Take the 2-minute tour ×
Stack Overflow is a question and answer site for professional and enthusiast programmers. It's 100% free, no registration required.

I am about to start building a ASP.NET MVC web application that relies on a database as it's backend (big surprise).

As a student, I have access (via Dreamspark) to SQL Server 2008 Developer Edition, and with the default VS 2008 install, I have SQL Server Express 2005 installed already.

Many of the examples on MVC I have seen use a local .mdf (SQL database) as their backend.

My question is:

Should I use a local database file for initial development and design? (SQL Server Express) or should I install the 2008 dev edition and use a "proper" database instead?

This is an application that I eventually intend to launch as a public site, so I'm looking to build for that.

share|improve this question
    
What kind of web application are you about to build then? What will your database look like? –  Younes Jan 18 '10 at 8:01

3 Answers 3

up vote 5 down vote accepted

Before you start using the Development edition, you need to be aware what it is and what the limitations are of you using it.

SQLExpress is perfectly fine for using, both for dev and when you release your product. It has the same engine as SQL Standard, but with a couple restrictions in place, such as a max file size of 4GB (and i think it also has a RAM limit, but not sure on that one). You are allowed to use SQL Express as the backend for your website with no extra licencing costs (i.e. - free). I have worked at one place where they worked out a system of chaining several instances of SQL Express together just to get round the 4GB file limit - but be aware that this may contravene the licence of it.

SQL Developer is actually SQL Enterprise, but without the install time restriction on OS. You are also not permitted to use SQL Developer in production (i.e. for your live app). For most purposes whatever you code on SQL Developer can also execute on SQL express, but you have to be careful not to use any of the Enterprise features - licencing Enterprise can be a pricey option.

So go ahead and use SQL Express, it is a good option.

P.S. - i am assuming that your database won't be high load - if it is then you would need to consider either Standard or Enterprise.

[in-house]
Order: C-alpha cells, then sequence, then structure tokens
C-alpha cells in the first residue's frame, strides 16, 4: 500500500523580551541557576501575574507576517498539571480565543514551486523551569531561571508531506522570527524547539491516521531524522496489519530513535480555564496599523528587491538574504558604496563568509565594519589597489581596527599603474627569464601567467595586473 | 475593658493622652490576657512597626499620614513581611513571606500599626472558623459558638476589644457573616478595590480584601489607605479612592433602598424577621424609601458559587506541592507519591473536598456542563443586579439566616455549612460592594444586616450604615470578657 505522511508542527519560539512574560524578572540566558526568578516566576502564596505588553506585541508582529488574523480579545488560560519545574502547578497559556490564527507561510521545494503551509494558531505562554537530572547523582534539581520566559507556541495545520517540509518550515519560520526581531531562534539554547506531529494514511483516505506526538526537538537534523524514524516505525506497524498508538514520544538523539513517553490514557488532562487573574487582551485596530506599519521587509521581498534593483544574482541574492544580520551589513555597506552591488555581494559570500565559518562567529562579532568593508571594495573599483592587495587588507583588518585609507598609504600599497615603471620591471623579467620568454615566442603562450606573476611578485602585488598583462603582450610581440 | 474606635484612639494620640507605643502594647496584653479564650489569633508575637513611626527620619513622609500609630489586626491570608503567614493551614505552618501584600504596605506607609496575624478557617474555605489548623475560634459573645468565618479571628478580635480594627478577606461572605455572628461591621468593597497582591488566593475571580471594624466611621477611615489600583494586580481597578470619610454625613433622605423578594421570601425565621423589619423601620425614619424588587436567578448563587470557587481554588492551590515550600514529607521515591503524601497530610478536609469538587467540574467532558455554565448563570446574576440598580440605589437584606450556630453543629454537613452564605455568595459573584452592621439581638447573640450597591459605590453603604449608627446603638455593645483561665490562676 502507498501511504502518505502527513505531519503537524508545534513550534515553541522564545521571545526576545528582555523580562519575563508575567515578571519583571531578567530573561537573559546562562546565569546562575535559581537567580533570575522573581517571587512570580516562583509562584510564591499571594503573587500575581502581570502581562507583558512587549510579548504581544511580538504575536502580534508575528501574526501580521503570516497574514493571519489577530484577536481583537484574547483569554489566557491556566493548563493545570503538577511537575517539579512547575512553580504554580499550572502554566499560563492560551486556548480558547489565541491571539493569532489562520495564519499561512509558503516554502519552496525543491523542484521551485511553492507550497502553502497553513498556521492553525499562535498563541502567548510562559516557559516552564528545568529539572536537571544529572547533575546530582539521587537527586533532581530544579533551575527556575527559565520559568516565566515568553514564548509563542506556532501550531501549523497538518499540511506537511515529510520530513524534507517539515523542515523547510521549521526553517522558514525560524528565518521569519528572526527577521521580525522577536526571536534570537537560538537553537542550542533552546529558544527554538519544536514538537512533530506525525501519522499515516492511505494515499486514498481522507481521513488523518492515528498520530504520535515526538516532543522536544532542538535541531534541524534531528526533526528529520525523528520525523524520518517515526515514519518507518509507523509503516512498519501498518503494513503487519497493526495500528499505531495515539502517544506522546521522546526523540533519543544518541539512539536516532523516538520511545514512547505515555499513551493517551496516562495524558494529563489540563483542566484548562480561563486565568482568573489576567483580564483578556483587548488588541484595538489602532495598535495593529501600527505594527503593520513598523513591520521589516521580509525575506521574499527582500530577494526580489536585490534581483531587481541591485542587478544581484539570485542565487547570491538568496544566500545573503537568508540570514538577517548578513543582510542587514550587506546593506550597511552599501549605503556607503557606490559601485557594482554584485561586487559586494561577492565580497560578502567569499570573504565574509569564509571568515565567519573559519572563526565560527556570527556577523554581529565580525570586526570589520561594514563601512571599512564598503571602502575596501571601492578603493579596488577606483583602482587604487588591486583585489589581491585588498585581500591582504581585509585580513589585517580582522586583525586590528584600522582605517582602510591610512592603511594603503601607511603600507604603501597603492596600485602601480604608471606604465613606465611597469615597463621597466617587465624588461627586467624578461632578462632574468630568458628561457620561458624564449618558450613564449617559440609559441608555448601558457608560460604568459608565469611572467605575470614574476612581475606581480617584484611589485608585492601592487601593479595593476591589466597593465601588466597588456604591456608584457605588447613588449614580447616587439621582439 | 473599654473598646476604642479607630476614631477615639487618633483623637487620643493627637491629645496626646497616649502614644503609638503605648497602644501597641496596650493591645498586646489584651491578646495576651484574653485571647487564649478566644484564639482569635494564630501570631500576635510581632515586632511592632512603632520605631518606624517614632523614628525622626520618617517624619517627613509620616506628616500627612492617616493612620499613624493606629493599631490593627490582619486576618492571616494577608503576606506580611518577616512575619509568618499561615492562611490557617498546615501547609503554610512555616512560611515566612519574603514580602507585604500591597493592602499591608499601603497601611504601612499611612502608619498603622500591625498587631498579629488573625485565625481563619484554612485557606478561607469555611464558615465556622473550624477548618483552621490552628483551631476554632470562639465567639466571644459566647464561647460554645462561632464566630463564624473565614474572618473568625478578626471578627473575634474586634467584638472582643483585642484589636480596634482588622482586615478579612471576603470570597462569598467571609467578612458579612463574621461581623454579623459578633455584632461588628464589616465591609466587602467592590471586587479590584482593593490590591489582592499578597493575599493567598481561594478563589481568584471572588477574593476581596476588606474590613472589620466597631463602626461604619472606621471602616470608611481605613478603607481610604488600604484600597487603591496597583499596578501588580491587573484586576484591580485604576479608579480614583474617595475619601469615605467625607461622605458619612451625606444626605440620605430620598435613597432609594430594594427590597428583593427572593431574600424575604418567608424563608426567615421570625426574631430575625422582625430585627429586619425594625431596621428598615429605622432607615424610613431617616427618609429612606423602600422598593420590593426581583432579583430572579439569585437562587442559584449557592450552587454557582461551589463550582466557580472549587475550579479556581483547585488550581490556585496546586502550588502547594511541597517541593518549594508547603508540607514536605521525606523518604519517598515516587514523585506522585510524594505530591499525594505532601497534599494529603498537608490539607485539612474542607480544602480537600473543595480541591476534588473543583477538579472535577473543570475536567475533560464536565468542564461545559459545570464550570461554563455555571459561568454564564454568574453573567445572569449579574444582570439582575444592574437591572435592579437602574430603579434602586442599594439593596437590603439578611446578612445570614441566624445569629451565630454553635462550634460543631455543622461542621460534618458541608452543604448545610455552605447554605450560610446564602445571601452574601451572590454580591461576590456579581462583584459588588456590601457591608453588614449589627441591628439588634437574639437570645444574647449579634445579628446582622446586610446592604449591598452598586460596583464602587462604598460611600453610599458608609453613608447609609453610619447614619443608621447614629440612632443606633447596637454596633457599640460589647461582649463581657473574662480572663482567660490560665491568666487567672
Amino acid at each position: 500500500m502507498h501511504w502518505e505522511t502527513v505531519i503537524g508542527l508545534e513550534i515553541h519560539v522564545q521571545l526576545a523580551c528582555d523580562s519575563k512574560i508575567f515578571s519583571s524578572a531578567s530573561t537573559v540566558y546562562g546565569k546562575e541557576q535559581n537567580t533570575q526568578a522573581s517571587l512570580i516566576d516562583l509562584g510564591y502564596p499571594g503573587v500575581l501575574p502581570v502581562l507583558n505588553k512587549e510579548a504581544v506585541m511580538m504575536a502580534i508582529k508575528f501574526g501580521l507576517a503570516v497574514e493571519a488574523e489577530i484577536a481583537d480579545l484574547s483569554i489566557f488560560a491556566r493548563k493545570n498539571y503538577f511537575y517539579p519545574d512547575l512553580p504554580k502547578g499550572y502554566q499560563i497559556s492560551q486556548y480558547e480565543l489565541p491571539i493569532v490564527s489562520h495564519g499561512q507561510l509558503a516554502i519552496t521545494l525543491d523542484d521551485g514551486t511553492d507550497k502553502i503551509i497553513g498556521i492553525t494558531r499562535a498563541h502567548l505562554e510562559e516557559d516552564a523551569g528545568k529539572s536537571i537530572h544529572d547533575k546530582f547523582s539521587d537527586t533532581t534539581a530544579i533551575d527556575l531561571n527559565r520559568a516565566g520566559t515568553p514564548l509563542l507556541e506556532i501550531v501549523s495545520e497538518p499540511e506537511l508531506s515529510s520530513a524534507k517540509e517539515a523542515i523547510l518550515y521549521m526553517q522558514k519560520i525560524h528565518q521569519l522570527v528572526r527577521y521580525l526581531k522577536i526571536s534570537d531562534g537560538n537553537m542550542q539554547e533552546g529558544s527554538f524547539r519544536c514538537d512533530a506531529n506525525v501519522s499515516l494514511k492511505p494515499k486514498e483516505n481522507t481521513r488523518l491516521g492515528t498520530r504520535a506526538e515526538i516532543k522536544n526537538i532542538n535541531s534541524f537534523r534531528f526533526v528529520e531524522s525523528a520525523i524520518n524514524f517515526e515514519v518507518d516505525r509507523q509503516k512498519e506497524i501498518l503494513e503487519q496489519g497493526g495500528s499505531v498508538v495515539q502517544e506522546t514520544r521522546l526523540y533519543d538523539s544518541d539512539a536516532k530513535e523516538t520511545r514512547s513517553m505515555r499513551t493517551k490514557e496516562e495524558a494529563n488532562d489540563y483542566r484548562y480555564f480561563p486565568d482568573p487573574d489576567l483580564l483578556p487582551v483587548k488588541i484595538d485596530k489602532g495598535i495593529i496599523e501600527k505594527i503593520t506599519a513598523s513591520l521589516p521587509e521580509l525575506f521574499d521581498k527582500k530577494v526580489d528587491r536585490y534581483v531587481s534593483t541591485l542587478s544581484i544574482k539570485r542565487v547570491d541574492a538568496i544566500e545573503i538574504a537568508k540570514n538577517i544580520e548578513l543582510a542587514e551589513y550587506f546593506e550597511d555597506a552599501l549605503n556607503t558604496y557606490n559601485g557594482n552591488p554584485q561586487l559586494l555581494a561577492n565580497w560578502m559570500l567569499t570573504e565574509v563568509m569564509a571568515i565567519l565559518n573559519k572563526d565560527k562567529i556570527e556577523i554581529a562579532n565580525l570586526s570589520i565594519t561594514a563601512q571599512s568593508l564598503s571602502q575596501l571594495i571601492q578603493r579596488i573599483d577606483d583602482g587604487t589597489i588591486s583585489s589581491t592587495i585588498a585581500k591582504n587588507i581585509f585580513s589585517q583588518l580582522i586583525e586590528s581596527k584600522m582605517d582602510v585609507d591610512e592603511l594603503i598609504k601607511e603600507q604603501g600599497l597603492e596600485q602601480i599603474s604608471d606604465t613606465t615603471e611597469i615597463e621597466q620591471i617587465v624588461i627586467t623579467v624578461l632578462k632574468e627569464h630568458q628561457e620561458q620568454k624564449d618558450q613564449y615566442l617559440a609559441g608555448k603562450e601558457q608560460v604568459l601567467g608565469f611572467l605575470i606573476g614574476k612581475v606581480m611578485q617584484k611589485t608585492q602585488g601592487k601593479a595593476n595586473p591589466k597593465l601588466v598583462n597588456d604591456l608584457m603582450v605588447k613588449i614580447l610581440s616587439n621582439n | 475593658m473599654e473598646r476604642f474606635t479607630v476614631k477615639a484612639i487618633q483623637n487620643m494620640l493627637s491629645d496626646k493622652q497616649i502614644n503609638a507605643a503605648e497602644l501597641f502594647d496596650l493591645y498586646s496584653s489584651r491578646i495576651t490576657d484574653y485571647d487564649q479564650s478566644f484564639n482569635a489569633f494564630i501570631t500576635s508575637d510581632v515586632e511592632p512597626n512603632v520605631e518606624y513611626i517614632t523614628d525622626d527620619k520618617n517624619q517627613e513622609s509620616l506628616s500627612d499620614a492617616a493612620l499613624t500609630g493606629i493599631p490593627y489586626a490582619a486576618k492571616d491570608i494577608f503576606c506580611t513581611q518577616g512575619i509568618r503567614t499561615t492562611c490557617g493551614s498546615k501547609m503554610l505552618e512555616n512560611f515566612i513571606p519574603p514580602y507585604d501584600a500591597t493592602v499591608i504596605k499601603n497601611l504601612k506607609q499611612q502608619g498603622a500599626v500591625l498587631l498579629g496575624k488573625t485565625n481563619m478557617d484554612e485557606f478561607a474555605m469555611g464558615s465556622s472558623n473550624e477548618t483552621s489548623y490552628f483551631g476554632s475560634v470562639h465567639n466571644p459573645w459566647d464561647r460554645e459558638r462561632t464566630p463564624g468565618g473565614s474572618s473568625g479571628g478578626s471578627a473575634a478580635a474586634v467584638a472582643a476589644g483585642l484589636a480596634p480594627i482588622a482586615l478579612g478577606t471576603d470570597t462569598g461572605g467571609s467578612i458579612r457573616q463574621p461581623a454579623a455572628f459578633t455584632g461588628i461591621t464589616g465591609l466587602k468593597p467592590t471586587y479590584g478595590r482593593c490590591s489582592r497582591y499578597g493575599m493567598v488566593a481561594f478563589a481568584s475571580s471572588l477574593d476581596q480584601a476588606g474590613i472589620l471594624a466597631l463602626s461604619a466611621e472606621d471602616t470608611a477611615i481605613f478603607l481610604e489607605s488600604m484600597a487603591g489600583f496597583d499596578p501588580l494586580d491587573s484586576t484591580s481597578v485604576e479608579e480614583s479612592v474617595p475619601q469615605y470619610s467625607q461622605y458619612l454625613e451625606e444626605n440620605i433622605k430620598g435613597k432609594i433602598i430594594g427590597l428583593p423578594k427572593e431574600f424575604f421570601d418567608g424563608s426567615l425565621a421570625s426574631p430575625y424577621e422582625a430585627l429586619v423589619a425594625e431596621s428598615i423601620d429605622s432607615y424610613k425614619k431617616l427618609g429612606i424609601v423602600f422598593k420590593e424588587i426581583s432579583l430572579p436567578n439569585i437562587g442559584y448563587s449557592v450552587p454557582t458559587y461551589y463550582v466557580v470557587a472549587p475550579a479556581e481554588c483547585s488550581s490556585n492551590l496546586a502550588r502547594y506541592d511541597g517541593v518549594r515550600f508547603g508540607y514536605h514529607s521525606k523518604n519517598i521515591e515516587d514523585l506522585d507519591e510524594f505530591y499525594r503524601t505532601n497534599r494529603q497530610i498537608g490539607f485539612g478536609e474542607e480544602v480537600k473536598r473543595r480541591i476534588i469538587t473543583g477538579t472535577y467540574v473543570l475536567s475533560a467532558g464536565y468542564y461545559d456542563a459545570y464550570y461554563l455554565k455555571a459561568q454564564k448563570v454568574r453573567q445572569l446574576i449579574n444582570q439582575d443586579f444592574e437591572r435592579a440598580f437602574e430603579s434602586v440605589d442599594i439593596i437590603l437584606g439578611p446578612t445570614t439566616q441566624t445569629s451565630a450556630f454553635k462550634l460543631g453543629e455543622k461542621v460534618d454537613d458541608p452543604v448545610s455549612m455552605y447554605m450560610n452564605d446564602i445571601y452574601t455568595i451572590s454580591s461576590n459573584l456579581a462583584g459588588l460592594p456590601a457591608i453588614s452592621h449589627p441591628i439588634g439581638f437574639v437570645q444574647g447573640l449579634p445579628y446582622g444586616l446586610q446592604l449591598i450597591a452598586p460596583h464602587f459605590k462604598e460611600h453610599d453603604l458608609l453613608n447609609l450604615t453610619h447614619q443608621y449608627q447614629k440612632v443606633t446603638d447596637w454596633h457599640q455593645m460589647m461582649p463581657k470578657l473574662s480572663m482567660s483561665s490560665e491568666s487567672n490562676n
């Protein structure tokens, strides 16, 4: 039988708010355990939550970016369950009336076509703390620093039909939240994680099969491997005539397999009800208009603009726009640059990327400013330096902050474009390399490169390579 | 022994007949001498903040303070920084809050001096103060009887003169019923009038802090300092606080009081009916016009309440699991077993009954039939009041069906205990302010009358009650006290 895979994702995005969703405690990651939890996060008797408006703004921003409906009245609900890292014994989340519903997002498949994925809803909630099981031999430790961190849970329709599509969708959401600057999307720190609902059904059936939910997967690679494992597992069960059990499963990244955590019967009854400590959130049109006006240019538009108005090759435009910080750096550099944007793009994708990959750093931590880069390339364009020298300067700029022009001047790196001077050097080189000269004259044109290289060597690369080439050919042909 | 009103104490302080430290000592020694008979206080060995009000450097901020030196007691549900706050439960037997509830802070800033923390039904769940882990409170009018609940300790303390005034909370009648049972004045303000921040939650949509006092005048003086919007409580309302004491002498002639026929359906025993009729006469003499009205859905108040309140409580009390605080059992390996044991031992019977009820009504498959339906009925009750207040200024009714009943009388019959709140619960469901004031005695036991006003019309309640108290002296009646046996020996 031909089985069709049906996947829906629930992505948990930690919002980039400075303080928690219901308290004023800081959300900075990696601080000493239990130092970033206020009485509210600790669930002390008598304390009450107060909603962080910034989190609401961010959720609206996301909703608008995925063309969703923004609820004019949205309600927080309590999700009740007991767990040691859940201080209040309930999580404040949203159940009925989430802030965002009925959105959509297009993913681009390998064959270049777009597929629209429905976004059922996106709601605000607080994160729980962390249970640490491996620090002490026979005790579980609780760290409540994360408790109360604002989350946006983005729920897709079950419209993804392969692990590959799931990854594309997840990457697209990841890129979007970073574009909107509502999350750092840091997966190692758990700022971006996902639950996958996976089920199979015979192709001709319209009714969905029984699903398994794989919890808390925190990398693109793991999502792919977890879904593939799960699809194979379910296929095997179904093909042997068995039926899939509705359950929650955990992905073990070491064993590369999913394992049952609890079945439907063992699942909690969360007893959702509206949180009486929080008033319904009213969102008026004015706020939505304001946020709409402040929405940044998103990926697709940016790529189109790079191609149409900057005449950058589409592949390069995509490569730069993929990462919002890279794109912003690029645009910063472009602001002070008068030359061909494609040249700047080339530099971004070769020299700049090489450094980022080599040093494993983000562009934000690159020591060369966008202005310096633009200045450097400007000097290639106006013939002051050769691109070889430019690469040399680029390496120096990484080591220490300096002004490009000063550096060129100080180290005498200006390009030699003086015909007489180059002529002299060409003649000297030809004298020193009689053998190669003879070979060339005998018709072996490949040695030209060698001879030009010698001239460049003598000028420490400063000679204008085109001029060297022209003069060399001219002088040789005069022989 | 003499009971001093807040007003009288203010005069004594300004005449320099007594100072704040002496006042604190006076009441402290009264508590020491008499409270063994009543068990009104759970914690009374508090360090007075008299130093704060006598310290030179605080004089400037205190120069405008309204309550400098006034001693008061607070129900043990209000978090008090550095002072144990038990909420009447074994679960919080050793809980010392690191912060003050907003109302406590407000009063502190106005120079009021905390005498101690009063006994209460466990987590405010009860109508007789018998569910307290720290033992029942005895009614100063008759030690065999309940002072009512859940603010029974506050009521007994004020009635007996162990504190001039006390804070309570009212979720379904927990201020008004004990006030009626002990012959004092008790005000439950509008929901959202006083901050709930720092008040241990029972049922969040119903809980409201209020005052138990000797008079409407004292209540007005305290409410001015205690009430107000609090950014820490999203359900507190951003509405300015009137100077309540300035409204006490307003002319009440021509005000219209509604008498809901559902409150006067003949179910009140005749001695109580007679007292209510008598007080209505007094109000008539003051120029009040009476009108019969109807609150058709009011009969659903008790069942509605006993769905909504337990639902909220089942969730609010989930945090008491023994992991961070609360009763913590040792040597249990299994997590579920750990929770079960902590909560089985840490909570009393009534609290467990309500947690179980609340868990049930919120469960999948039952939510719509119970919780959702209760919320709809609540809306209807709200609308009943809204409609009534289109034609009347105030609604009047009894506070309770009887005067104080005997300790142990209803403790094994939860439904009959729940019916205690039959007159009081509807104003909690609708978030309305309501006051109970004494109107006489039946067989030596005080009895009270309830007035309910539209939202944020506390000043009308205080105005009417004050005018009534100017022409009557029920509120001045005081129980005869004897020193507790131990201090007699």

share|improve this answer
    
Great description of how SQL Express is managed, looks like I'll stick with SQL Express. Now to decide whether to upgrade to 2008. –  Alastair Pitts Jan 18 '10 at 10:57

You can develop an ASP.NET MVC application using any of them. Express edition is ok for basic application unless you have a high load application that requires enterprise features.

If you intent to launch the application live then it depends on the traffic the application will have. Also, as far as I know Developer edition is for developers only and cannot be used in production environment.

share|improve this answer

Many of the examples on MVC I have seen use a local .mdf (SQL database) as their backend.

This is only because it's very easy to provide physical .mdf files with demos and examples (instead of database scripts or something similar). You would find .mdf files in many tutorials, and this has nothing to do with ASP.NET MVC itself. The examples you have seen most likely all use ADO.NET, which works the same in any application.

Regardless of database provider , you should stress-test your web application to find out just how many concurrent users and how many requests per second you can handle.

Here, have a good article on improving performance with ASP.NET MVC web applications.

share|improve this answer

Your Answer

 
discard

By posting your answer, you agree to the privacy policy and terms of service.

Not the answer you're looking for? Browse other questions tagged or ask your own question.